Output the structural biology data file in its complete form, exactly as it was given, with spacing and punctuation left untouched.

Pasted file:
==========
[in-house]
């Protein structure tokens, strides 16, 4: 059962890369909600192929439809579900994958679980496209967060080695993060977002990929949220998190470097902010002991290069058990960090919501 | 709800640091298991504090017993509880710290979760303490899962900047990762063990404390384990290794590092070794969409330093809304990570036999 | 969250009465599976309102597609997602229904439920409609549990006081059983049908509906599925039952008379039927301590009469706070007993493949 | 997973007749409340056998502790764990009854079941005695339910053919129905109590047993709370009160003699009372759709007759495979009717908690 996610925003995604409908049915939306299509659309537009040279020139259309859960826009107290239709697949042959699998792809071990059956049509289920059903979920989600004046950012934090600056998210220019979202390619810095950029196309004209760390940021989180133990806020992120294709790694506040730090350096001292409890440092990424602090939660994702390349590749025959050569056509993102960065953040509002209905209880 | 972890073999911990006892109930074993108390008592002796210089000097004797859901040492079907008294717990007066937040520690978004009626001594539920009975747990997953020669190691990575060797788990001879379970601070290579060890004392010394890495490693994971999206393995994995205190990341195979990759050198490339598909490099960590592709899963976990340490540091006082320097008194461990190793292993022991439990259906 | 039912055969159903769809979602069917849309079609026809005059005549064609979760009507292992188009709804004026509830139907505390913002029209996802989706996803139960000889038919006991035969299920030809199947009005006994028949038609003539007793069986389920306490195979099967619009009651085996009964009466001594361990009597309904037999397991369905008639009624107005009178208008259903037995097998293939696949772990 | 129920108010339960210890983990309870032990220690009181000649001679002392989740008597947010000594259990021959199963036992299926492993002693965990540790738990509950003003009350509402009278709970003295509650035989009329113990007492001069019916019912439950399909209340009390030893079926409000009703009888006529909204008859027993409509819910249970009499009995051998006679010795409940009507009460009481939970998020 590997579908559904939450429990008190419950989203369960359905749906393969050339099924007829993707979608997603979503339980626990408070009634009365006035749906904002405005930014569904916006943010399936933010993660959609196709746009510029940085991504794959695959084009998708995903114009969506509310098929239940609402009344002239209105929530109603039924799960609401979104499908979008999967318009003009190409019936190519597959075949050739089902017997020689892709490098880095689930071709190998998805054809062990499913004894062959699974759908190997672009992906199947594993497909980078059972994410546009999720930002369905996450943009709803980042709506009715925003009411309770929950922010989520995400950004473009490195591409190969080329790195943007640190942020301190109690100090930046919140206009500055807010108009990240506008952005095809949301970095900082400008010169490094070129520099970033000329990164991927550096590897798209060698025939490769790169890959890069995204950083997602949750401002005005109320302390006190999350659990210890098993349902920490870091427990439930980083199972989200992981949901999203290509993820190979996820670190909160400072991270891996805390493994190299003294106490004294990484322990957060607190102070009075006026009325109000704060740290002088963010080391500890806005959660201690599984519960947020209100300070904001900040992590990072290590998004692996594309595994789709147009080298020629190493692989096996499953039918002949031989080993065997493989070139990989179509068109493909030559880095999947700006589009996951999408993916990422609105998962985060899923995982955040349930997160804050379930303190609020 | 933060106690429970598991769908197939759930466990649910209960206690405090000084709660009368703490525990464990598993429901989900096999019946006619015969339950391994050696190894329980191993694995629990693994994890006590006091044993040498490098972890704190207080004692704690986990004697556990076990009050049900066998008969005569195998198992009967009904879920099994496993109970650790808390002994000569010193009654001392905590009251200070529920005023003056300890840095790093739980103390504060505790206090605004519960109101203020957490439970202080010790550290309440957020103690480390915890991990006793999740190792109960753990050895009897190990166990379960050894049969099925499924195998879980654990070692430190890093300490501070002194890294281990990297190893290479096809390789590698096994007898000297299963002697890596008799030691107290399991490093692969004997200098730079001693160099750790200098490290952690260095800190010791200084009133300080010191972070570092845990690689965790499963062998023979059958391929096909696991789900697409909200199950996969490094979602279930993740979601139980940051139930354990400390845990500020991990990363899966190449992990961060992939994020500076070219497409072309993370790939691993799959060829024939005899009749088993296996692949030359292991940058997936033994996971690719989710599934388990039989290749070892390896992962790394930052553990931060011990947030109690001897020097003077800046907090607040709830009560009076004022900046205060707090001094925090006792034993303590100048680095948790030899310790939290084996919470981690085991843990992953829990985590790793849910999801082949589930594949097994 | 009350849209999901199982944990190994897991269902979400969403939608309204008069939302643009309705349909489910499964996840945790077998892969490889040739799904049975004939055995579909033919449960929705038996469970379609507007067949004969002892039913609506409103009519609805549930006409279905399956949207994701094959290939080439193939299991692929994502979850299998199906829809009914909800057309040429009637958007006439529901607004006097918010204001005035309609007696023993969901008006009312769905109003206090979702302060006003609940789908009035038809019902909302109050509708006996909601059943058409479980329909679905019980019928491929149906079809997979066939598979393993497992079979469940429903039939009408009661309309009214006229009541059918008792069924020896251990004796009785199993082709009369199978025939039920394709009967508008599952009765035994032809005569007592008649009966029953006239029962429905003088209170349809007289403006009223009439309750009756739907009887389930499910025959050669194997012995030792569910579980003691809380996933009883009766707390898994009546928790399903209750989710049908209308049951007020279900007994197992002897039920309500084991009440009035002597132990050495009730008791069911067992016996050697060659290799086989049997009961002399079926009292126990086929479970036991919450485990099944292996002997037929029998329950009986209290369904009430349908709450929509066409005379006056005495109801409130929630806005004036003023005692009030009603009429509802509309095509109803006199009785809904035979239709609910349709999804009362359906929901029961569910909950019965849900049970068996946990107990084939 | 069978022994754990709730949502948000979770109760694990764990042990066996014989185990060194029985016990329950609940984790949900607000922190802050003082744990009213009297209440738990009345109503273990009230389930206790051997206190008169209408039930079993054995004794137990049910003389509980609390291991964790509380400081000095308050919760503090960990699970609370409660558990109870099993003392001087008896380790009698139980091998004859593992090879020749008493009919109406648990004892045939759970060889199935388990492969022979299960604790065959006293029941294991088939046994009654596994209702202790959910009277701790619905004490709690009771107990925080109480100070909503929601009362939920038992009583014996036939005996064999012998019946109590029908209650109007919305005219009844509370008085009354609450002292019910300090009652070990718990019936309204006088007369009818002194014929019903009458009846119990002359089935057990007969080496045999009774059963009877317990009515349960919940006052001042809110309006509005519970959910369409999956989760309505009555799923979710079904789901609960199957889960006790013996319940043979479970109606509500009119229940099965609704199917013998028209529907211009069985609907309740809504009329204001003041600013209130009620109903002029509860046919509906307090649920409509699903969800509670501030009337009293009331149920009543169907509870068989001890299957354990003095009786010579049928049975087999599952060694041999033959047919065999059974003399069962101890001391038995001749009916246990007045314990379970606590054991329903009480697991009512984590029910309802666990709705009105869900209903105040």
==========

[in-house]
């Protein structure tokens, strides 16, 4: 059962890369909600192929439809579900994958679980496209967060080695993060977002990929949220998190470097902010002991290069058990960090919501 | 709800640091298991504090017993509880710290979760303490899962900047990762063990404390384990290794590092070794969409330093809304990570036999 | 969250009465599976309102597609997602229904439920409609549990006081059983049908509906599925039952008379039927301590009469706070007993493949 | 997973007749409340056998502790764990009854079941005695339910053919129905109590047993709370009160003699009372759709007759495979009717908690 996610925003995604409908049915939306299509659309537009040279020139259309859960826009107290239709697949042959699998792809071990059956049509289920059903979920989600004046950012934090600056998210220019979202390619810095950029196309004209760390940021989180133990806020992120294709790694506040730090350096001292409890440092990424602090939660994702390349590749025959050569056509993102960065953040509002209905209880 | 972890073999911990006892109930074993108390008592002796210089000097004797859901040492079907008294717990007066937040520690978004009626001594539920009975747990997953020669190691990575060797788990001879379970601070290579060890004392010394890495490693994971999206393995994995205190990341195979990759050198490339598909490099960590592709899963976990340490540091006082320097008194461990190793292993022991439990259906 | 039912055969159903769809979602069917849309079609026809005059005549064609979760009507292992188009709804004026509830139907505390913002029209996802989706996803139960000889038919006991035969299920030809199947009005006994028949038609003539007793069986389920306490195979099967619009009651085996009964009466001594361990009597309904037999397991369905008639009624107005009178208008259903037995097998293939696949772990 | 129920108010339960210890983990309870032990220690009181000649001679002392989740008597947010000594259990021959199963036992299926492993002693965990540790738990509950003003009350509402009278709970003295509650035989009329113990007492001069019916019912439950399909209340009390030893079926409000009703009888006529909204008859027993409509819910249970009499009995051998006679010795409940009507009460009481939970998020 590997579908559904939450429990008190419950989203369960359905749906393969050339099924007829993707979608997603979503339980626990408070009634009365006035749906904002405005930014569904916006943010399936933010993660959609196709746009510029940085991504794959695959084009998708995903114009969506509310098929239940609402009344002239209105929530109603039924799960609401979104499908979008999967318009003009190409019936190519597959075949050739089902017997020689892709490098880095689930071709190998998805054809062990499913004894062959699974759908190997672009992906199947594993497909980078059972994410546009999720930002369905996450943009709803980042709506009715925003009411309770929950922010989520995400950004473009490195591409190969080329790195943007640190942020301190109690100090930046919140206009500055807010108009990240506008952005095809949301970095900082400008010169490094070129520099970033000329990164991927550096590897798209060698025939490769790169890959890069995204950083997602949750401002005005109320302390006190999350659990210890098993349902920490870091427990439930980083199972989200992981949901999203290509993820190979996820670190909160400072991270891996805390493994190299003294106490004294990484322990957060607190102070009075006026009325109000704060740290002088963010080391500890806005959660201690599984519960947020209100300070904001900040992590990072290590998004692996594309595994789709147009080298020629190493692989096996499953039918002949031989080993065997493989070139990989179509068109493909030559880095999947700006589009996951999408993916990422609105998962985060899923995982955040349930997160804050379930303190609020 | 933060106690429970598991769908197939759930466990649910209960206690405090000084709660009368703490525990464990598993429901989900096999019946006619015969339950391994050696190894329980191993694995629990693994994890006590006091044993040498490098972890704190207080004692704690986990004697556990076990009050049900066998008969005569195998198992009967009904879920099994496993109970650790808390002994000569010193009654001392905590009251200070529920005023003056300890840095790093739980103390504060505790206090605004519960109101203020957490439970202080010790550290309440957020103690480390915890991990006793999740190792109960753990050895009897190990166990379960050894049969099925499924195998879980654990070692430190890093300490501070002194890294281990990297190893290479096809390789590698096994007898000297299963002697890596008799030691107290399991490093692969004997200098730079001693160099750790200098490290952690260095800190010791200084009133300080010191972070570092845990690689965790499963062998023979059958391929096909696991789900697409909200199950996969490094979602279930993740979601139980940051139930354990400390845990500020991990990363899966190449992990961060992939994020500076070219497409072309993370790939691993799959060829024939005899009749088993296996692949030359292991940058997936033994996971690719989710599934388990039989290749070892390896992962790394930052553990931060011990947030109690001897020097003077800046907090607040709830009560009076004022900046205060707090001094925090006792034993303590100048680095948790030899310790939290084996919470981690085991843990992953829990985590790793849910999801082949589930594949097994 | 009350849209999901199982944990190994897991269902979400969403939608309204008069939302643009309705349909489910499964996840945790077998892969490889040739799904049975004939055995579909033919449960929705038996469970379609507007067949004969002892039913609506409103009519609805549930006409279905399956949207994701094959290939080439193939299991692929994502979850299998199906829809009914909800057309040429009637958007006439529901607004006097918010204001005035309609007696023993969901008006009312769905109003206090979702302060006003609940789908009035038809019902909302109050509708006996909601059943058409479980329909679905019980019928491929149906079809997979066939598979393993497992079979469940429903039939009408009661309309009214006229009541059918008792069924020896251990004796009785199993082709009369199978025939039920394709009967508008599952009765035994032809005569007592008649009966029953006239029962429905003088209170349809007289403006009223009439309750009756739907009887389930499910025959050669194997012995030792569910579980003691809380996933009883009766707390898994009546928790399903209750989710049908209308049951007020279900007994197992002897039920309500084991009440009035002597132990050495009730008791069911067992016996050697060659290799086989049997009961002399079926009292126990086929479970036991919450485990099944292996002997037929029998329950009986209290369904009430349908709450929509066409005379006056005495109801409130929630806005004036003023005692009030009603009429509802509309095509109803006199009785809904035979239709609910349709999804009362359906929901029961569910909950019965849900049970068996946990107990084939 | 069978022994754990709730949502948000979770109760694990764990042990066996014989185990060194029985016990329950609940984790949900607000922190802050003082744990009213009297209440738990009345109503273990009230389930206790051997206190008169209408039930079993054995004794137990049910003389509980609390291991964790509380400081000095308050919760503090960990699970609370409660558990109870099993003392001087008896380790009698139980091998004859593992090879020749008493009919109406648990004892045939759970060889199935388990492969022979299960604790065959006293029941294991088939046994009654596994209702202790959910009277701790619905004490709690009771107990925080109480100070909503929601009362939920038992009583014996036939005996064999012998019946109590029908209650109007919305005219009844509370008085009354609450002292019910300090009652070990718990019936309204006088007369009818002194014929019903009458009846119990002359089935057990007969080496045999009774059963009877317990009515349960919940006052001042809110309006509005519970959910369409999956989760309505009555799923979710079904789901609960199957889960006790013996319940043979479970109606509500009119229940099965609704199917013998028209529907211009069985609907309740809504009329204001003041600013209130009620109903002029509860046919509906307090649920409509699903969800509670501030009337009293009331149920009543169907509870068989001890299957354990003095009786010579049928049975087999599952060694041999033959047919065999059974003399069962101890001391038995001749009916246990007045314990379970606590054991329903009480697991009512984590029910309802666990709705009105869900209903105040």